The data 1 and 2 are inputted to the FAC circuits 40a0 and 40a1 in parallel. The FAC circuit 40a0 performs a logic operation of the data 1 and 2 and the logical value "0" to obtain the output 440, and the FAC circuit 40a1 performs a logic operation of the data 1 and 2 and the logical value "1" to obtain the output 441. The FAC circuits 40a0 and 40a1 store the same value and compare the result of the logic operation with the stored value. Each of the outputs 440 and 441 takes either "1" or "0" depending on whether the comparison result is agreement or disagreement.

FIG. 4 is a circuit diagram showing a configuration of a FAC circuit 40aj (j=0, 1). Each of the FAC circuits 40aj is comprised of 1-bit FAC element 50k (k=1, 2, . . . , 20) and an NOR circuit 60 with 20-bit input. The number of the FAC elements 50k in each FAC circuit 40aj coincides with the number of high-order bits, i.e., 20 herein. The number of input ends of the NOR circuit 60 is determined in like manner. In FIG. 4, an arrangement is made so that the FAC element 50k as disposed further left should correspond to the lower-order bit.

Each of the FAC elements 50k is comprised of a storage element 51k for storing the value which is stored in the CAM circuit 101 in the background art by bit, an OR circuit 52k, an AND circuit 53k, a NOT circuit 54k, EX-OR circuits 55k and 56k, and an EX-OR circuit 57k and an AND circuit 58k which constitute a half-adder 59k.

The half-adder 59k is provided with the k-th 1-bit values 1k and 2k from the bottom of the high-order bits 1u and 2u of the data 1 and 2. The carry Gk of the half-adder 59k is applied to one input end of the OR circuit 52k, and the sum Pk of the half-adder 59k is applied to one input end of the AND circuit 53k and one input end of the EX-OR circuit 56k.

The stored value Dk of the storage element 51k is applied to the other input end of the EX-OR circuit 56k and the input end of the NOT circuit 54k. The output from the NOT circuit 54k is applied to the other input end of the AND circuit 53k. The output from the AND circuit 53k is applied to the other input end of the OR circuit 52k. The output from the OR circuit 52k is a carry Vk outputted from the FAC element 50k.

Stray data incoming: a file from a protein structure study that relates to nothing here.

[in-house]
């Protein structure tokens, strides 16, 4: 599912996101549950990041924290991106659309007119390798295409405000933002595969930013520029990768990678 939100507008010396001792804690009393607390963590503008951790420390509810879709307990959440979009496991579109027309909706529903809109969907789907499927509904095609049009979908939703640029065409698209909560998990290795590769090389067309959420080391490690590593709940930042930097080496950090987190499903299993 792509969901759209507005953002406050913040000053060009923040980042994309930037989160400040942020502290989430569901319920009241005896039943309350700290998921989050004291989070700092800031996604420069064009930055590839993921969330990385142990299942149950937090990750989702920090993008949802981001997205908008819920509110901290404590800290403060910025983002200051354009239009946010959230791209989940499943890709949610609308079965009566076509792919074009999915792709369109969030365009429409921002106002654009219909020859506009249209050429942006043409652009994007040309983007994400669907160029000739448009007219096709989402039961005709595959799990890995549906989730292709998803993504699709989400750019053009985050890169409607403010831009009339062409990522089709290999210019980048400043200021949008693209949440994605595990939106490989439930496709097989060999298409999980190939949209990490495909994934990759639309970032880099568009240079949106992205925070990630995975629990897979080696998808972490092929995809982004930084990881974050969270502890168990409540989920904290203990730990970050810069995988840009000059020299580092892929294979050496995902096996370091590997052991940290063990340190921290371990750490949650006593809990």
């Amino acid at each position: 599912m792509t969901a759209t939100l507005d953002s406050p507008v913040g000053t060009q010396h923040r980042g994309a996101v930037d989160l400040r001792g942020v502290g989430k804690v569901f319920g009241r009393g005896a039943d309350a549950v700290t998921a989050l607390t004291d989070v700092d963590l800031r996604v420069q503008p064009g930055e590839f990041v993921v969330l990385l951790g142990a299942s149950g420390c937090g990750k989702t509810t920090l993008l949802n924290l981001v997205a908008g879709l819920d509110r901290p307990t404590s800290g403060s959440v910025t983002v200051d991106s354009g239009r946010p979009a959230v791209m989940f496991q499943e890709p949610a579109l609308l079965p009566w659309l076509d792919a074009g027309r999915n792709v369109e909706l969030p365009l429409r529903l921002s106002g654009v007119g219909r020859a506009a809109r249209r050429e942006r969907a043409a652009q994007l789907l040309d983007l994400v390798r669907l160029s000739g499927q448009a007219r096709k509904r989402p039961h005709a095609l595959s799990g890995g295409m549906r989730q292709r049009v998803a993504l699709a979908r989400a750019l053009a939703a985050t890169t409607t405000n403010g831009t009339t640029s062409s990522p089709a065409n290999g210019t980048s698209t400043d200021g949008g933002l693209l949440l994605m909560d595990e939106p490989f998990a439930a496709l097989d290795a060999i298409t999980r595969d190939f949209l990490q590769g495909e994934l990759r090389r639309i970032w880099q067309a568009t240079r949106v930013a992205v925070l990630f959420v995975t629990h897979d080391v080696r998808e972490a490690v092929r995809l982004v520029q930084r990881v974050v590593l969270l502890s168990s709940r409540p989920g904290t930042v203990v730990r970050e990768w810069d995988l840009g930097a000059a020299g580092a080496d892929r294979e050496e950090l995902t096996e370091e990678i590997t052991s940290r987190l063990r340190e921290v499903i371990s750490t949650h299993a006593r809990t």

One input end of the EX-OR circuit 55k receives the output Wk-1 from the EX-OR circuit 56k. The other input end of the EX-OR circuit 55k receives the value "1" or "0" when k=1. Specifically, in the FAC element 501 of the FAC circuit 40a0, the other input end of the EX-OR circuit 551 is provided with "0", while in the FAC element 501 of the FAC circuit 40a1, the other input end of the EX-OR circuit 551 is provided with "1". The inputs "1" and "0" are supplied by the potential points 42 and 43, respectively.

When k>1, the other input end of the EX-OR circuit 55k is provided with a carry Vk-1 from the OR circuit 52k-1 of the FAC element 50k-1.

All of the outputs zk of the EX-OR circuits 55k of the FAC elements 50k are applied to the input ends of the NOR circuit 60, and then the logical product of the logic inversions of these inputs is obtained as an output 44j.

The output zk from the EX-OR circuit 55k of the FAC element 50k only depends upon the carry Vk-1 of the FAC element 50k-1, the stored value Dk of the storage element 51k, 1-bit value 1k of the data 1 and 1-bit value 2k of the data 2, not upon the operation result of the FAC element 50n (n<k-1) which is lower than the FAC element 50k-1. In other words, the carry of the FAC circuit 40aj propagates to the next higher bit only. Therefore, the addition operation of the high-order bits 1u and 2u of the data 1 and 2 and comparison between the addition result and the 20-bit value dependent on the stored value Dk of the storage element 51k are performed with higher speed.

The FAC circuit which is capable of performing addition operation and comparison together as above is discussed in "Evaluation of A+B=K Conditions Without Carry Propagation" (JCS, Vol. 41, No. 11, pp 1484-1488). Utilization of the FAC circuit enables performance of addition operation and comparison together with high speed. The reason will be discussed in accordance with the above document:

The result of the addition operation of the high-order bits 1u and 2u of the data 1 and 2 is given as R=(rs, rs-1, . . . , r1), where s represents the number of the high-order bits, i.e., s is equal to 20 herein. The value to be compared is given as K=(Ds, Ds-1, . . . , D1). To obtain the result E=1 when R=K and otherwise E=0, obviously E should be defied as

E=Es 

(Ek =e1 e2  . . . ek)

where

ek =rk ⊕Dk 

rk =Pk ⊕Ck-1 

Ck =(Pk Ck-1)+Gk 

C0 =0

Gk =Ak Bk 

Pk =Ak ⊕Bk                              (1)

where "" represents a logical product and "⊕" represents an exclusive logical sum.

The 1-bit values 1k and 2k of the data 1 and 2 are assumed to be Ak and Bk, respectively.

On the other hand, from the configuration of the FAC element 50k, obtained are

Vk =(Pk Dk )+Gk 

Wk-1 =Pk ⊕Dk 

Zk =Vk-1 ⊕Wk-1                          (2)

where "+" represents a logical sum.

Hence, if it can be shown that the following equation (3) is equal to E, it can be proved that it is possible for the FAC circuit 40aj to perform addition operation and comparison together.

Z=Zs 

(Zk =z1 z2  . . . zk )(3)

For simplicity, discussion will start with the FAC circuit 40a0 in which V0 =0. When k=1, from Equations (2), obtained is

Z1 =z1 =V0 ⊕W0 =W0 =P1 ⊕D1 (4)

Then, the following equation (5) is true:

E1 =e1 =r1 ⊕D1 =P1 ⊕D1 (5)